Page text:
Office Politics Explained By Video Games

by Dan Seitz

Video games are useful and flexible metaphor for the larger difficulties we face in life. Except life has a crummy control scheme, the economy is too realistic, and you don’t get any extra lives. So maybe they’re terrible. But we still haven’t found a better metaphor for office life than video games, so here’s how to navigate the dark waters of other people’s personalities.

Overall Objective

To collect a paycheck and not be fired. Players are free to stray from these conditions, as The Workplace is an open-world game, but expect the game to punish you severely for straying too far from its sometimes arbitrary sets of rules.

You meet the winning condition when you collect enough money to not have to go to the office and deal with the game’s NPCs anymore. This can depend heavily on luck (see the manual section on lotteries and the Marriage subgame).

Overall Gameplay

The Workplace is similar to text adventure games or turn-based RPGs. The player interacts with various NPCs and uses skillful navigation of dialogue trees and specific keys provided in-game to complete objectives. Most objectives have a specific time limit, and NPCs will attempt to waste your time by offering non-essential dialogue about children, houses, popular music, and so on.

Essentially, players must balance listening to non-essential dialogue with collecting actual information to complete their objective. NPCs will also have objectives that they need to complete: Facilitating completion of their objectives is generally advisable, but players can not be assured that NPCs will assist them with their corresponding objectives.

This is especially true of players hoping to land a high score off somebody cute; at best you’ll be trapped into wasting time, and at worst, you will be sent to the Sexual Harrassment Seminar minigame or handed a non-standard Game Over.


Physical combat is unlikely to occur in The Workplace. Most hostility is expressed through communication between other NPCs about how drunk you were at the Christmas party and snippy emails. Generally it’s inadvisable to engage in combat with an NPC; you never know when you’ll need them to complete key objectives.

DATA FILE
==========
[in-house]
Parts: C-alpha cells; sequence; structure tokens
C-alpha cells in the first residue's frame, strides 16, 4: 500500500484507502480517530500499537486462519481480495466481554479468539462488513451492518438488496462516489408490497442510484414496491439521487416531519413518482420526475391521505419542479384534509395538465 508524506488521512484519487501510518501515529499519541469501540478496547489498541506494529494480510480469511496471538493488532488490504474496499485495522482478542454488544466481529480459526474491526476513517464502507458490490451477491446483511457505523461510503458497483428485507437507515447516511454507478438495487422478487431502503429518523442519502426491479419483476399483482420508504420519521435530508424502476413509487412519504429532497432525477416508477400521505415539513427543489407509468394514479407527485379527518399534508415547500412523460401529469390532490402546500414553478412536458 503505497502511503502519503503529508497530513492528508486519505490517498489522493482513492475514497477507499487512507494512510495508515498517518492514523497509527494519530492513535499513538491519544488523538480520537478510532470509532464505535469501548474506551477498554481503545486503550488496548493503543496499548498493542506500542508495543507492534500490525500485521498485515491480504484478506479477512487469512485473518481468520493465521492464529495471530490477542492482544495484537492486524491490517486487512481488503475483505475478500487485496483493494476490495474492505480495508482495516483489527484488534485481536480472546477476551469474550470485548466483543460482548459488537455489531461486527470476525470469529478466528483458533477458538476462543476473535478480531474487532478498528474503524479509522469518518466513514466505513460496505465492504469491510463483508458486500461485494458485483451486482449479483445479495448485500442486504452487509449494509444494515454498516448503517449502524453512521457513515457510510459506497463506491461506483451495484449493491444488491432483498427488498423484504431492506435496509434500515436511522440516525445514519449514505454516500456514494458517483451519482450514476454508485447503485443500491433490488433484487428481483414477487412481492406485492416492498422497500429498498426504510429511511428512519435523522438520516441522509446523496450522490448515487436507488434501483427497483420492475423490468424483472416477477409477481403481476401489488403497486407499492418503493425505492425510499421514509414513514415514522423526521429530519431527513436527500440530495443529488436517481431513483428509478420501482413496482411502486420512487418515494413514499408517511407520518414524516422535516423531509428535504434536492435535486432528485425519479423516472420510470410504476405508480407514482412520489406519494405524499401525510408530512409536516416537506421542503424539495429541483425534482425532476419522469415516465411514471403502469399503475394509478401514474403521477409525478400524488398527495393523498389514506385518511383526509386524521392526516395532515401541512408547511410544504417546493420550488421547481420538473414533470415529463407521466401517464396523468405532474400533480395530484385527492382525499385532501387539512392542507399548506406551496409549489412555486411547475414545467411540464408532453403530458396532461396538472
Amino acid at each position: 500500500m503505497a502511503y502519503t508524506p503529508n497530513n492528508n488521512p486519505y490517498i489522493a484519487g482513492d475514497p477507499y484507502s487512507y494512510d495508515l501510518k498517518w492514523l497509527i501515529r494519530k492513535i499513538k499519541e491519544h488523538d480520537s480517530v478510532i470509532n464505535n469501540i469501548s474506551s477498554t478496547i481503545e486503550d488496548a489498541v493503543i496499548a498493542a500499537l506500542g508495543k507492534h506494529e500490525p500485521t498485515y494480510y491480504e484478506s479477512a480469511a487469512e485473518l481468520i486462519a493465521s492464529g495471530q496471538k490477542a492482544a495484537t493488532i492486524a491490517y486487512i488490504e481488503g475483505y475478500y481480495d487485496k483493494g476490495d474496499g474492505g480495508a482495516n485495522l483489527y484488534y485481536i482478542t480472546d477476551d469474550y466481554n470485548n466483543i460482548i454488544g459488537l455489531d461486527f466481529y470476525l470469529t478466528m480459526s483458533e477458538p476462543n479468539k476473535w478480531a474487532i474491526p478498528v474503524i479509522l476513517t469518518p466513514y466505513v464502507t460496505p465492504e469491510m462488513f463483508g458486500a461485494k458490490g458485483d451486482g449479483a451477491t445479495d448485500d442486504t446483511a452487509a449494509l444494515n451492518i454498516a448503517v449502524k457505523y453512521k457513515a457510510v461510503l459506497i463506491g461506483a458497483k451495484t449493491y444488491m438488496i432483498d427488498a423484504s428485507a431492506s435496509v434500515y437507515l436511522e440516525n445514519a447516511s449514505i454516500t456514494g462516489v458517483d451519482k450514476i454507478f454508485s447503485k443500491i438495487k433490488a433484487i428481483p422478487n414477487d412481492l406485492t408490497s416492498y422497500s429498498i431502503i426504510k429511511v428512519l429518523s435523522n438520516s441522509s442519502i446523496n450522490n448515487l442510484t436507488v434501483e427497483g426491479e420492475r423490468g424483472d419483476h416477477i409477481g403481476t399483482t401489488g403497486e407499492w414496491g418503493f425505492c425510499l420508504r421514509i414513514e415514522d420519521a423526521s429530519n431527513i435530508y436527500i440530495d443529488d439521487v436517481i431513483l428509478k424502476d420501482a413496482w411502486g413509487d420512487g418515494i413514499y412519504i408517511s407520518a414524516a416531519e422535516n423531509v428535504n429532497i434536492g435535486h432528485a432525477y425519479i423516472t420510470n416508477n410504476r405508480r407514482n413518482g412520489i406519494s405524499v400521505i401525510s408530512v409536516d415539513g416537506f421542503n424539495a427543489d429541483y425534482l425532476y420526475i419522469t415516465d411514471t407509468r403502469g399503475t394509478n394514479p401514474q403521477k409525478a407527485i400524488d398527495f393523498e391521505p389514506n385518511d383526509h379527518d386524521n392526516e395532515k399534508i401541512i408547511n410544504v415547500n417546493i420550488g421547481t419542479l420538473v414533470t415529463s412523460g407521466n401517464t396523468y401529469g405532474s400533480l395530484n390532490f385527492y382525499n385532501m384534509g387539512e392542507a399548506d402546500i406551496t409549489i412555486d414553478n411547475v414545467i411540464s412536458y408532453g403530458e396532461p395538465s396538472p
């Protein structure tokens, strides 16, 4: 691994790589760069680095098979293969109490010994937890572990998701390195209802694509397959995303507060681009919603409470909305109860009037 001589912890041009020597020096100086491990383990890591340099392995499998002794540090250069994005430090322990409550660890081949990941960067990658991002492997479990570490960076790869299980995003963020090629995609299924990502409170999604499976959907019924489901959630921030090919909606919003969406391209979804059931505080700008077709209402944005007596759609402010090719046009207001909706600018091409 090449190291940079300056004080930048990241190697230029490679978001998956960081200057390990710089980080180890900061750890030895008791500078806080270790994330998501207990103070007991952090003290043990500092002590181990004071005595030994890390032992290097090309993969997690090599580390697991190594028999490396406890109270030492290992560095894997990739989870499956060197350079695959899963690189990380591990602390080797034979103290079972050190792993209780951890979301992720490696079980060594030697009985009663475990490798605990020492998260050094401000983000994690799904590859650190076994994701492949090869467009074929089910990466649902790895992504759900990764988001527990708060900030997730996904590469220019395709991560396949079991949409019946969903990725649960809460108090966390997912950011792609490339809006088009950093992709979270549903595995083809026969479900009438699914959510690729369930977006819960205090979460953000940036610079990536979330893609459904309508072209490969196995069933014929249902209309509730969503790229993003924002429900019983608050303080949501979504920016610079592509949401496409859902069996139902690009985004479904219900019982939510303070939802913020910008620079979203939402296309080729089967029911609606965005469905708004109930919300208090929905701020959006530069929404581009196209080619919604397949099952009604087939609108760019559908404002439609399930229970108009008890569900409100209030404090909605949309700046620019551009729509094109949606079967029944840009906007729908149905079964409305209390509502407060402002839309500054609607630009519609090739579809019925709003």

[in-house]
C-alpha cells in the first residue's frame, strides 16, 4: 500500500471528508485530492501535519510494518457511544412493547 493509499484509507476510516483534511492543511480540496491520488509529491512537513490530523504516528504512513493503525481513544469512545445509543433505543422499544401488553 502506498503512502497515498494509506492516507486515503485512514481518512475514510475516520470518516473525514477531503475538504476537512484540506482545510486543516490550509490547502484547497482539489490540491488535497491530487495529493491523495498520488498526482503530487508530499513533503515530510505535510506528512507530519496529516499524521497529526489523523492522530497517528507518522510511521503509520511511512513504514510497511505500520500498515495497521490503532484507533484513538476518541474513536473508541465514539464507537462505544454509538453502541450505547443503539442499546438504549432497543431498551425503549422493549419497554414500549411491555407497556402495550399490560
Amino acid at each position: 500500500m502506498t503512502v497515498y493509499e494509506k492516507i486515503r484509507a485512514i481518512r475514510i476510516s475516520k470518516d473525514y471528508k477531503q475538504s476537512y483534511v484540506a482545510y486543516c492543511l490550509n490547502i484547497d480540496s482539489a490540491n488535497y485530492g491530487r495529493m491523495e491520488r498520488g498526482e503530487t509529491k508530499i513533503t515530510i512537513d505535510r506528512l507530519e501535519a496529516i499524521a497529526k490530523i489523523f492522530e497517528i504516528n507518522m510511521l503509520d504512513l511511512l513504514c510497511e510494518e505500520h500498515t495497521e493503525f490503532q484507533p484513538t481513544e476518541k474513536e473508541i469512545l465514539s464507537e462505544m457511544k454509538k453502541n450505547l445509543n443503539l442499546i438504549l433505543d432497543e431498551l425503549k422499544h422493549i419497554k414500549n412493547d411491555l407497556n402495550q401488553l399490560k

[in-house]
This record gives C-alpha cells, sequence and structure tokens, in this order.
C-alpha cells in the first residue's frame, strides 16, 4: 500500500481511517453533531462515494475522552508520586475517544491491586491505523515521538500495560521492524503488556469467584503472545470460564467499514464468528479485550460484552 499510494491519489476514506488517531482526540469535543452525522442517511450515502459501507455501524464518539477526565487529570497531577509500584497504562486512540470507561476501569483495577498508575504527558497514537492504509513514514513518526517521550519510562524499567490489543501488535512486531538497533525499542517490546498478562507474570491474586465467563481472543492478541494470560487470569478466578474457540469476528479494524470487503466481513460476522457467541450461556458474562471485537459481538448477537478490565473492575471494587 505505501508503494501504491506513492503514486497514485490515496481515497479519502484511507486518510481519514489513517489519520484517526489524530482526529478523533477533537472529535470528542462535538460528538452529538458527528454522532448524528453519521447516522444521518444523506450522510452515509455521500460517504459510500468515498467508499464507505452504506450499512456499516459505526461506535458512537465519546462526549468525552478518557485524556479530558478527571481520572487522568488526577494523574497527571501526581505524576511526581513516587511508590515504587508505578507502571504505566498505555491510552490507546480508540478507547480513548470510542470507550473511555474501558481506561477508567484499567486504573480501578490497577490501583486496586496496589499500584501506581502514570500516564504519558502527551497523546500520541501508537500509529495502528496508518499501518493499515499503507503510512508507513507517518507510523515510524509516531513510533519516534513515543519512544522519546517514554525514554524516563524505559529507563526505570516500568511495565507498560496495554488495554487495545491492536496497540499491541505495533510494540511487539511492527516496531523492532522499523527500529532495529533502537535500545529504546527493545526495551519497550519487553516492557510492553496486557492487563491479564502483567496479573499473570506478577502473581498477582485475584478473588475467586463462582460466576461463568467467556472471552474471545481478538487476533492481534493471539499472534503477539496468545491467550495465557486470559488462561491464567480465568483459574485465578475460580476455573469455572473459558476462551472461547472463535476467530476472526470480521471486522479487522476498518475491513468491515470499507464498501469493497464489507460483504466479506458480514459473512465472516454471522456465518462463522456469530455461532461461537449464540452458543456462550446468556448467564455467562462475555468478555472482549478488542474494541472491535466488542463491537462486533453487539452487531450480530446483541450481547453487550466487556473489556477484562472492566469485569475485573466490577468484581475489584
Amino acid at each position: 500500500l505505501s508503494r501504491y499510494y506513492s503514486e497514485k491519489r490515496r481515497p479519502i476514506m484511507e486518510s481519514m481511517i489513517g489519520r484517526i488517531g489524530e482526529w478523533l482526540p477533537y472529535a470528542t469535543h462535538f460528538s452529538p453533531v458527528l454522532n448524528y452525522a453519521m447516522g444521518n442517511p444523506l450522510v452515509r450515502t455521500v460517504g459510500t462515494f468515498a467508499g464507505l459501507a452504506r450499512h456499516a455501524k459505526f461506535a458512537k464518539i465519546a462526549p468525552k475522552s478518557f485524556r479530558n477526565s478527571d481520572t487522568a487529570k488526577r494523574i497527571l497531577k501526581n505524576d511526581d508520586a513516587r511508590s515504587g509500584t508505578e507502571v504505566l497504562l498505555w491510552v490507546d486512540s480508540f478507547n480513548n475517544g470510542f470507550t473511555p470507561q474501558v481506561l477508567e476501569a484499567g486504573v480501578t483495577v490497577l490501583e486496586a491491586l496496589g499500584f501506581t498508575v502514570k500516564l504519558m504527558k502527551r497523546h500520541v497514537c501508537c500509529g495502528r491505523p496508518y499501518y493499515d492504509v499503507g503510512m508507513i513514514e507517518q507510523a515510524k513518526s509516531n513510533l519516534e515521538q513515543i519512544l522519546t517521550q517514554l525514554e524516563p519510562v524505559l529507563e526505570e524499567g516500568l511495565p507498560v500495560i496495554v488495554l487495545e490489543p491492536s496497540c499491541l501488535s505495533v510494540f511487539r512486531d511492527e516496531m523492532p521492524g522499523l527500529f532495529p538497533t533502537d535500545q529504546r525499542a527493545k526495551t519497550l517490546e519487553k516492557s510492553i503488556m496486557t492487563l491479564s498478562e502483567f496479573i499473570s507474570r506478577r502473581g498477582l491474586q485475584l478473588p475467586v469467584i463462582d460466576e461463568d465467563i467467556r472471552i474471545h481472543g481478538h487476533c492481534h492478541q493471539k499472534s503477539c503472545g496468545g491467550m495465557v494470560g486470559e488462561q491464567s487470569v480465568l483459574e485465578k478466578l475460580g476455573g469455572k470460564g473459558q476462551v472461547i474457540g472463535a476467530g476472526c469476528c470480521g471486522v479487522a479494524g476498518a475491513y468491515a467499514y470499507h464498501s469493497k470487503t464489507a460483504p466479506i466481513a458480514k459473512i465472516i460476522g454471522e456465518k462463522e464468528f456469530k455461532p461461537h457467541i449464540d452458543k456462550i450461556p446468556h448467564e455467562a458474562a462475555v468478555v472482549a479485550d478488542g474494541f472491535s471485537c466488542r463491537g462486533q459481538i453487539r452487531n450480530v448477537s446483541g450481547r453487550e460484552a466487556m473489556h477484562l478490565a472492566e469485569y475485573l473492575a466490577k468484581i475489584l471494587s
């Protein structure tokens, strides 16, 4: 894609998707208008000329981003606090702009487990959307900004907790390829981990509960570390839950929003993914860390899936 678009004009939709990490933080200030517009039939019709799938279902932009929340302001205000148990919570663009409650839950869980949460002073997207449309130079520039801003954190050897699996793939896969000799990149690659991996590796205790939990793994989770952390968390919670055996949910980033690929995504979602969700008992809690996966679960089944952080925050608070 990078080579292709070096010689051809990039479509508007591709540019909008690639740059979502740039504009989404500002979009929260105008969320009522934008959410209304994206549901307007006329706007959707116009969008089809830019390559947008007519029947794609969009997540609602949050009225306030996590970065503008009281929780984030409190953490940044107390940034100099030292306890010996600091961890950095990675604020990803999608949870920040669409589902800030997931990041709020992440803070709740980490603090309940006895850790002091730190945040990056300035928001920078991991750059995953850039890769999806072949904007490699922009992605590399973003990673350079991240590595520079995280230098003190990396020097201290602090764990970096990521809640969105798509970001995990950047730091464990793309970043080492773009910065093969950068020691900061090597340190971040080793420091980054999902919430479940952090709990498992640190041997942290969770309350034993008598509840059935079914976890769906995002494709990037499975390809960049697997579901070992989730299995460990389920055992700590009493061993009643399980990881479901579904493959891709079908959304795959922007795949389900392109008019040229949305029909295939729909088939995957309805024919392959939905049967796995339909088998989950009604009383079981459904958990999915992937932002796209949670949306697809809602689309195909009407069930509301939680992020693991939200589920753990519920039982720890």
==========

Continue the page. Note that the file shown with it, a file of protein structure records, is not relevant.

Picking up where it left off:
Power Ups

Completing objectives on time tends to reward players with power-ups such as Sick Days, and Friday Beers. Unfortunately, power-ups are distributed at random and will depend heavily on the programming of your Workplace, and should not be relied on.

Boss Fights

Boss fights in The Workplace are generally based around three tactics. The first is to complete your objectives on time. With most bosses, this will be suitable. Completing objectives early is not advised: Then you will be given more objectives, with a lower time limit and more difficult dialogue trees, often with no corresponding increase in paycheck.

Other bosses will require more finesse. Many bosses play by a separate set of rules and conditions, often not discernable by the player, and often having little to do with logic. In these cases, you can either use dialogue trees to trick your boss into believing you’ve met the victory conditions, in which case, you win, or you can attempt to defeat the boss by pointing out errors in their views of the objective. The latter course is risky and not recommended.


Many versions of The Workplace feature Meetings, unskippable cutscenes that rarely offer any value, but are nonetheless important to completing objectives. It’s advised to bring something that will allow you to discreetly complete other objectives, like Solitaire, during meetings.

Unusual Victory Conditions

Most games have only one way to play and win, but The Workplace has many different objectives and many different ways to beat the game. One of the more popular is fulfilling the Work From Home victory condition, which is where you draw the exact same paycheck and do the exact same amount of work, but heavily reduce coworker interaction, Meeting cutscenes, and also avoid having to spend your paycheck on “workplace appropriate” skins.

As “coworker” AI becomes more annoying and prone to error, expect this victory condition to become more popular.

That', not subtle

That’s…er, not subtle.

Dan Seitz is the creative director at GammaSquad and the gadget guy at Guyism

Much more in demand than a Beanie Baby

Much more in demand than a Beanie Baby.

Dan previously enlivened the office with Four Subtle Ways To Mock Your Boss At Work and charted the dodgy question of Beanie Baby or Stripper?

More from Dan Seitz

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